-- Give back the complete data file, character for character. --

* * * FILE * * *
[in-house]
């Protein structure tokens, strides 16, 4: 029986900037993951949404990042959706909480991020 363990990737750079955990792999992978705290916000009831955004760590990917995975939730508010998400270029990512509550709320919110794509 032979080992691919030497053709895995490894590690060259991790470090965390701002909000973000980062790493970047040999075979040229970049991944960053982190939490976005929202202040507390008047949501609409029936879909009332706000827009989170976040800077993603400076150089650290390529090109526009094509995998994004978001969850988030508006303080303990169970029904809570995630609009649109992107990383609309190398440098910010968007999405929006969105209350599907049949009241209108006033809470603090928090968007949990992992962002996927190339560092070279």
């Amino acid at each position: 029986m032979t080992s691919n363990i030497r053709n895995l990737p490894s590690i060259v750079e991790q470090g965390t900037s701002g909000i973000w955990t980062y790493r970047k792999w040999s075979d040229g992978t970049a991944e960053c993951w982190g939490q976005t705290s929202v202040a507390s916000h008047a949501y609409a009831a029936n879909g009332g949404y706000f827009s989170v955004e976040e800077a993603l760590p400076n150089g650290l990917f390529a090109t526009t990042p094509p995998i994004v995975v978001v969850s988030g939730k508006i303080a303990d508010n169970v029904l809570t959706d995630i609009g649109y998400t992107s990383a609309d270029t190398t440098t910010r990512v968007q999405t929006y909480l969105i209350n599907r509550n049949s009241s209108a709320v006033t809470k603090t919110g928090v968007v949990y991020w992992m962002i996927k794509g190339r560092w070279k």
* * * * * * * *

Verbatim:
[in-house]
């Protein structure tokens, strides 16, 4: 029986900037993951949404990042959706909480991020 363990990737750079955990792999992978705290916000009831955004760590990917995975939730508010998400270029990512509550709320919110794509 032979080992691919030497053709895995490894590690060259991790470090965390701002909000973000980062790493970047040999075979040229970049991944960053982190939490976005929202202040507390008047949501609409029936879909009332706000827009989170976040800077993603400076150089650290390529090109526009094509995998994004978001969850988030508006303080303990169970029904809570995630609009649109992107990383609309190398440098910010968007999405929006969105209350599907049949009241209108006033809470603090928090968007949990992992962002996927190339560092070279």
């Amino acid at each position: 029986m032979t080992s691919n363990i030497r053709n895995l990737p490894s590690i060259v750079e991790q470090g965390t900037s701002g909000i973000w955990t980062y790493r970047k792999w040999s075979d040229g992978t970049a991944e960053c993951w982190g939490q976005t705290s929202v202040a507390s916000h008047a949501y609409a009831a029936n879909g009332g949404y706000f827009s989170v955004e976040e800077a993603l760590p400076n150089g650290l990917f390529a090109t526009t990042p094509p995998i994004v995975v978001v969850s988030g939730k508006i303080a303990d508010n169970v029904l809570t959706d995630i609009g649109y998400t992107s990383a609309d270029t190398t440098t910010r990512v968007q999405t929006y909480l969105i209350n599907r509550n049949s009241s209108a709320v006033t809470k603090t919110g928090v968007v949990y991020w992992m962002i996927k794509g190339r560092w070279k």